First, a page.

Back in March, I wrote a post about the ethics of undercover journalism. The hook was the NPR sting but the background was the vigorous debate among prolifers about stings of various Planned Parenthood offices. That debate centered around undercover reporters exposing employees willing to break rules and laws in order to help an underage sex ring. Some defended the morality of the undercover journalism while others said that lying can't be defended, even if it does expose wrongdoing. Public Discourse ran a series of arguments and responses. (Here's Christopher Tollefsen first, then Christopher Kaczor's response; Tollefsen again, and then Hadley Arkes's response; Tollefsen for a final time, Carson Holloway, and Bill Doino. The best pro-sting defense was by Peter Kreeft.)
I waited to cover the debate once it received mainstream coverage but gave up. One never knows how long to wait before criticizing folks for not covering something, such as this debate.
All of that to say that I was absolutely delighted to see that Religion News Service gave a thorough treatment to that debate in this new story "Spotlight on abortion activist makes some Catholics nervous."
What advanced the story was the following news:
The telegenic 22-year-old will address the seventh annual National Catholic Prayer Breakfast on Wednesday (April 27) in Washington, along with former House Speaker Newt Gingrich and Virginia Gov. Robert McDonnell.
Rose, who converted to Catholicism two years ago, is founder and president of Live Action, which she calls "a new media pro-life organization." The group has released dozens of covertly taped videos in which Rose and other activists pose as pimps or underage girls seeking abortions, birth control or exams from unwitting Planned Parenthood clinics.
Joseph Cella, a conservative political consultant who founded the prayer breakfast, called Rose a poster child for Jesus' counsel that Christians be "shrewd as snakes and as innocent as doves."
"Lila is one of the bright young leaders of the pro-life movement," Cella said. "She is going to be around for a long time."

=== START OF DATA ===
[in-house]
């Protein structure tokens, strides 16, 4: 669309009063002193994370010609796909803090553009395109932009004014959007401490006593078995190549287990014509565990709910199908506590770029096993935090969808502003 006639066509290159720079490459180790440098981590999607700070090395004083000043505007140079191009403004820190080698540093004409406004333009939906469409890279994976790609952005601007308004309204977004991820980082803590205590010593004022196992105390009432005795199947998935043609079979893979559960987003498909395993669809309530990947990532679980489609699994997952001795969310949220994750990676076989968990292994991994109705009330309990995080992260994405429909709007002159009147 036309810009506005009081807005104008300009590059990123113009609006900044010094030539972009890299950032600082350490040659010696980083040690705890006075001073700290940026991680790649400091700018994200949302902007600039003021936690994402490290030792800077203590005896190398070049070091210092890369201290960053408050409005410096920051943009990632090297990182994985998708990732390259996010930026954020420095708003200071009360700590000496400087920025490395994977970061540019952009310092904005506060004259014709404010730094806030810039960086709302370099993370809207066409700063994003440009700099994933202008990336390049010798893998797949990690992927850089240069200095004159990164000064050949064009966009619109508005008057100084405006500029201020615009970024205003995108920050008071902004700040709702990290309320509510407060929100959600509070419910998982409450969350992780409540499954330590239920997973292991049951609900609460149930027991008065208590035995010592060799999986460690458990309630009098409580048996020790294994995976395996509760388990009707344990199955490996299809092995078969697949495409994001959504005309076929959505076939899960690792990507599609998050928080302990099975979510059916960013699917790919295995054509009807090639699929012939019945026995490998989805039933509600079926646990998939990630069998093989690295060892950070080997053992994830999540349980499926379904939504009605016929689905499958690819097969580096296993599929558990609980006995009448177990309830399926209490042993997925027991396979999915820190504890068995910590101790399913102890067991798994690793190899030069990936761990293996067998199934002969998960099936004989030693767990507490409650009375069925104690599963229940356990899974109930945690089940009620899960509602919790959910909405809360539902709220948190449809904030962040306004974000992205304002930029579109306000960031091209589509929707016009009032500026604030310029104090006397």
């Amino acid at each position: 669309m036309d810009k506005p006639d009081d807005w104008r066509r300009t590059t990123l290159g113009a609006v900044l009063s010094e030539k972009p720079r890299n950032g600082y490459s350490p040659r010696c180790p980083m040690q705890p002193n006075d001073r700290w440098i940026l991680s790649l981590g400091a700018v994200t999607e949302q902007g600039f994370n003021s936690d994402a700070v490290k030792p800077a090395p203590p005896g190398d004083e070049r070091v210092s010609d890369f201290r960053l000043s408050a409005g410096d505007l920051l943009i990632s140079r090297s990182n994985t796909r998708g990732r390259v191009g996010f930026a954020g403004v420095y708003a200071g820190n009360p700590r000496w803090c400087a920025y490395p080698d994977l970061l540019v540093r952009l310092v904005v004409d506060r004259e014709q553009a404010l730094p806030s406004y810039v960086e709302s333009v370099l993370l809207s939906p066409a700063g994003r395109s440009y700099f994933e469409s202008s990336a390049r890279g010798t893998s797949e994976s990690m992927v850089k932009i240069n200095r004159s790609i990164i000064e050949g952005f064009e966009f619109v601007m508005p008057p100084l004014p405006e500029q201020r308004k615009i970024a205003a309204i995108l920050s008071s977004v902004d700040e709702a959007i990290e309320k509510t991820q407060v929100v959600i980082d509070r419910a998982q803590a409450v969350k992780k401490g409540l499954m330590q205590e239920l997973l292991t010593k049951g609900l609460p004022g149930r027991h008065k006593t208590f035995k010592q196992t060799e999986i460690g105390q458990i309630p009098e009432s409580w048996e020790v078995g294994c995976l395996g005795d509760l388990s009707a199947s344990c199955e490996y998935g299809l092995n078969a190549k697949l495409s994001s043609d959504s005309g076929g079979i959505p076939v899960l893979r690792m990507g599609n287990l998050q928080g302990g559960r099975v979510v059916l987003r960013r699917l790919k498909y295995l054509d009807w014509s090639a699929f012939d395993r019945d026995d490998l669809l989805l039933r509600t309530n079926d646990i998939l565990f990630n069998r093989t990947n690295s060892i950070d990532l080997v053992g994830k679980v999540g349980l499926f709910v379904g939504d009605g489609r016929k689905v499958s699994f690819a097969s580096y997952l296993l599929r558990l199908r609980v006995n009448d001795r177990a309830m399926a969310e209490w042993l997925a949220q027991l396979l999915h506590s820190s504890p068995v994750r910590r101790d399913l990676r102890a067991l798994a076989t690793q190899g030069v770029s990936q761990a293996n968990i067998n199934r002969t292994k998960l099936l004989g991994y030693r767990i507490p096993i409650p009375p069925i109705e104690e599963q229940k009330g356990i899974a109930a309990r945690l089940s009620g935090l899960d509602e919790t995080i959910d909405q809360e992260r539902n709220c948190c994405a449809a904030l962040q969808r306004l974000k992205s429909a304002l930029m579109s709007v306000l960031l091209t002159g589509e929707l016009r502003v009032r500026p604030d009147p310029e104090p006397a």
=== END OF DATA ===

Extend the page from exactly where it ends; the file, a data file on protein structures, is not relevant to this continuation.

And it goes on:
Cella acknowledged, though, that Rose's work has provoked a "family squabble" among conservative Christians.
In fact, the Live Action debate seems less an internecine spat than a university seminar, with philosophers and political scientists consumed by a clear-cut but complex question: Is it ever moral to lie?
I've been following these debates and this is an accurate description. From there, the reporter takes us through some of these debates. We hear from Rose about the purpose of her work (to "expose abuses and injustices against those who are defenseless."). We learn that Planned Parenthood took action in response to the tapes. We learn that some "conservative Christians" rejoiced but that others didn't. Princeton University's Robert P. George said the videos are a form of lying which are always and everywhere wrong.
Other Catholic and evangelicals weigh in with their concerns as well. The story even gives some nice historical perspective:
Debating the morality of undercover work is actually an ancient Christian tradition, according to Christopher Tollefsen, a professor of philosophy at the University of South Carolina.
St. Augustine tried to settle the argument back in the fourth century: He wanted to stop Christians from spying on rival sects to root out heresy.
Rose said that she has consulted with her spiritual director and other Catholics, who offered assurance that history is also rife with saints who used deception for worthy causes.
Take, for instance, the Hebrew midwives who lied to protect children from a murderous pharaoh, and priests who forged baptismal certificates to save Jews during the Holocaust.
Peter Kreeft, a Catholic philosopher at Boston College, defends Rose and analogizes her work to that of a spy.
The article doesn't resolve the issue, but it did a good job of summing up and excerpting some of the key arguments in the debate. It also makes me wonder if, after a year with an NPR sting and a prank phone call with a liberal activist impersonating a Koch brother in a call to the Wisconsin governor, any other groups are debating the ethics of such undercover work. And, of course, undercover reporting and its accompanying deception happen regularly in major media. I think it's time the debate took place outside of the pro-life community, too.